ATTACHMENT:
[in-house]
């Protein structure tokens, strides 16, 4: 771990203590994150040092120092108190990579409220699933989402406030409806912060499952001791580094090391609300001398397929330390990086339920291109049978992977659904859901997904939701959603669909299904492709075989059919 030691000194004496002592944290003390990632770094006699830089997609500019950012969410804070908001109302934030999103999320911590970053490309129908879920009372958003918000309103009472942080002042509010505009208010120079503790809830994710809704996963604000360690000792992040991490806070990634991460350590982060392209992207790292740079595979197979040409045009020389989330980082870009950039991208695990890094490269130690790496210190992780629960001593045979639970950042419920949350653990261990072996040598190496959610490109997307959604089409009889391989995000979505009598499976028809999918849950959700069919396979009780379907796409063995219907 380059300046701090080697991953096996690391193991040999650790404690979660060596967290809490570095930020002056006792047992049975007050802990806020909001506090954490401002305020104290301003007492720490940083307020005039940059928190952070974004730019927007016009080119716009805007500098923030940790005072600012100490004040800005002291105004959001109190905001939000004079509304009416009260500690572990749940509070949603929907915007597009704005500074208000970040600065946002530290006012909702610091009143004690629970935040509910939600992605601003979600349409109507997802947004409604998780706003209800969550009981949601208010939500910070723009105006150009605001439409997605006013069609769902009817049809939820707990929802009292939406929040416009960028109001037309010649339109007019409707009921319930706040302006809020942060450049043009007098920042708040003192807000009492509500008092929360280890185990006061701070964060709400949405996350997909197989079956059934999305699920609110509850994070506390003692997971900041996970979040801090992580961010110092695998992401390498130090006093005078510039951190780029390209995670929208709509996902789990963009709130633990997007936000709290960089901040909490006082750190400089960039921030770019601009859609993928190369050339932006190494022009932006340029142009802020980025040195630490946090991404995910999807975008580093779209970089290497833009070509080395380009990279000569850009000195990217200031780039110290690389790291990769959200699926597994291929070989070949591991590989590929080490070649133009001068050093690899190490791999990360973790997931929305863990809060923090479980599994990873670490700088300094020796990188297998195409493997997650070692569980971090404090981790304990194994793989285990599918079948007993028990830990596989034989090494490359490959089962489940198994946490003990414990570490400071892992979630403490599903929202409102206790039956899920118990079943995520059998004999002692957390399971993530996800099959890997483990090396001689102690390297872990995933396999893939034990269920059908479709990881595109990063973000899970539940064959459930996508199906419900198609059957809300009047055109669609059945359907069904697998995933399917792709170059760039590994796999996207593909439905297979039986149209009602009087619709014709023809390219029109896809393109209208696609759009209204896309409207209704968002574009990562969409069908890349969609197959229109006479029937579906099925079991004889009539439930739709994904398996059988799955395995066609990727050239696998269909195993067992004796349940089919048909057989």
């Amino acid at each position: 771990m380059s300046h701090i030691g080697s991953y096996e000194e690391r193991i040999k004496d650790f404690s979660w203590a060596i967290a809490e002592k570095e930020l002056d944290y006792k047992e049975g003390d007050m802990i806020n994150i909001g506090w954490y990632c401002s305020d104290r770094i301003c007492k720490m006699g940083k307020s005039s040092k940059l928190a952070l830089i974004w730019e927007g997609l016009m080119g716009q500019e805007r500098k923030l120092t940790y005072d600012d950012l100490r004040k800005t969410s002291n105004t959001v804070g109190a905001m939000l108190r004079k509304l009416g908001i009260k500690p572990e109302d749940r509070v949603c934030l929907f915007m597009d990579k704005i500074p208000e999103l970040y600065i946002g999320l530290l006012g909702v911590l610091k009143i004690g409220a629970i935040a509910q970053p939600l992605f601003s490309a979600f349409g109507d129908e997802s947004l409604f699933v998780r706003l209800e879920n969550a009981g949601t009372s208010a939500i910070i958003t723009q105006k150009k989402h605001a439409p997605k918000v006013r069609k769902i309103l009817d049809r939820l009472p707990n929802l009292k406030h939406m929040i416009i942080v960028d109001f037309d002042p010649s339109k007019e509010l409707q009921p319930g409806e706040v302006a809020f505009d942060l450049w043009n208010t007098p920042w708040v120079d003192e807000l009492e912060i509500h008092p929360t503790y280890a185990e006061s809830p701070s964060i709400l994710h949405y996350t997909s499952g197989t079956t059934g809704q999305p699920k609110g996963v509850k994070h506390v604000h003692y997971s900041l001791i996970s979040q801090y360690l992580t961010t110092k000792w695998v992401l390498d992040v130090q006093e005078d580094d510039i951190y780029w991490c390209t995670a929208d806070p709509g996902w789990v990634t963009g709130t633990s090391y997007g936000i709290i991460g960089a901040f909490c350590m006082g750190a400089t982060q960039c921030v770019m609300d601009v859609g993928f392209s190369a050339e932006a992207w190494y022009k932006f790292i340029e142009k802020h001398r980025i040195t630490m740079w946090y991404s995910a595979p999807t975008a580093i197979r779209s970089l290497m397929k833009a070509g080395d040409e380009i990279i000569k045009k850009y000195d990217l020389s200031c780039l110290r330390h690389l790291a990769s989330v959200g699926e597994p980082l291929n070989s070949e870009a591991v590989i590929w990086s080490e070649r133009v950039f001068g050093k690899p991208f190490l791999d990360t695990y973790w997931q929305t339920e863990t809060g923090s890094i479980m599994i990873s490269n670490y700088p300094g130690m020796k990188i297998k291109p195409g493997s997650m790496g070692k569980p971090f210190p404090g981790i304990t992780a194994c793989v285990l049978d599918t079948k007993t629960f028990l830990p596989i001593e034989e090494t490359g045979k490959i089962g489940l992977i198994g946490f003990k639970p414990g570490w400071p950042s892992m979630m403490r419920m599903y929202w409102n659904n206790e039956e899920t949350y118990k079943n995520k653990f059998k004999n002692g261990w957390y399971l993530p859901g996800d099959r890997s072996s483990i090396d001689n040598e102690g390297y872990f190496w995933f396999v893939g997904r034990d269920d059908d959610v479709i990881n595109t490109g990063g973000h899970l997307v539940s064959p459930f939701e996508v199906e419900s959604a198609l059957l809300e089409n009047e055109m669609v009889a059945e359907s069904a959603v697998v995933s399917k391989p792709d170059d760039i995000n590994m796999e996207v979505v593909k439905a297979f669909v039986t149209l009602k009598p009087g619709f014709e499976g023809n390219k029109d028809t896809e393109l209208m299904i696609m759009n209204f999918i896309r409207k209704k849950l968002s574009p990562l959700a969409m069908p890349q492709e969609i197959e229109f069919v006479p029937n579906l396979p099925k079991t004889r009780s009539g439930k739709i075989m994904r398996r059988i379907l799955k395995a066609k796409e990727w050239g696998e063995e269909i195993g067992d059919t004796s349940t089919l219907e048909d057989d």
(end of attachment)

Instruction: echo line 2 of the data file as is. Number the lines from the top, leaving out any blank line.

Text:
């Protein structure tokens, strides 16, 4: 771990203590994150040092120092108190990579409220699933989402406030409806912060499952001791580094090391609300001398397929330390990086339920291109049978992977659904859901997904939701959603669909299904492709075989059919 030691000194004496002592944290003390990632770094006699830089997609500019950012969410804070908001109302934030999103999320911590970053490309129908879920009372958003918000309103009472942080002042509010505009208010120079503790809830994710809704996963604000360690000792992040991490806070990634991460350590982060392209992207790292740079595979197979040409045009020389989330980082870009950039991208695990890094490269130690790496210190992780629960001593045979639970950042419920949350653990261990072996040598190496959610490109997307959604089409009889391989995000979505009598499976028809999918849950959700069919396979009780379907796409063995219907 380059300046701090080697991953096996690391193991040999650790404690979660060596967290809490570095930020002056006792047992049975007050802990806020909001506090954490401002305020104290301003007492720490940083307020005039940059928190952070974004730019927007016009080119716009805007500098923030940790005072600012100490004040800005002291105004959001109190905001939000004079509304009416009260500690572990749940509070949603929907915007597009704005500074208000970040600065946002530290006012909702610091009143004690629970935040509910939600992605601003979600349409109507997802947004409604998780706003209800969550009981949601208010939500910070723009105006150009605001439409997605006013069609769902009817049809939820707990929802009292939406929040416009960028109001037309010649339109007019409707009921319930706040302006809020942060450049043009007098920042708040003192807000009492509500008092929360280890185990006061701070964060709400949405996350997909197989079956059934999305699920609110509850994070506390003692997971900041996970979040801090992580961010110092695998992401390498130090006093005078510039951190780029390209995670929208709509996902789990963009709130633990997007936000709290960089901040909490006082750190400089960039921030770019601009859609993928190369050339932006190494022009932006340029142009802020980025040195630490946090991404995910999807975008580093779209970089290497833009070509080395380009990279000569850009000195990217200031780039110290690389790291990769959200699926597994291929070989070949591991590989590929080490070649133009001068050093690899190490791999990360973790997931929305863990809060923090479980599994990873670490700088300094020796990188297998195409493997997650070692569980971090404090981790304990194994793989285990599918079948007993028990830990596989034989090494490359490959089962489940198994946490003990414990570490400071892992979630403490599903929202409102206790039956899920118990079943995520059998004999002692957390399971993530996800099959890997483990090396001689102690390297872990995933396999893939034990269920059908479709990881595109990063973000899970539940064959459930996508199906419900198609059957809300009047055109669609059945359907069904697998995933399917792709170059760039590994796999996207593909439905297979039986149209009602009087619709014709023809390219029109896809393109209208696609759009209204896309409207209704968002574009990562969409069908890349969609197959229109006479029937579906099925079991004889009539439930739709994904398996059988799955395995066609990727050239696998269909195993067992004796349940089919048909057989």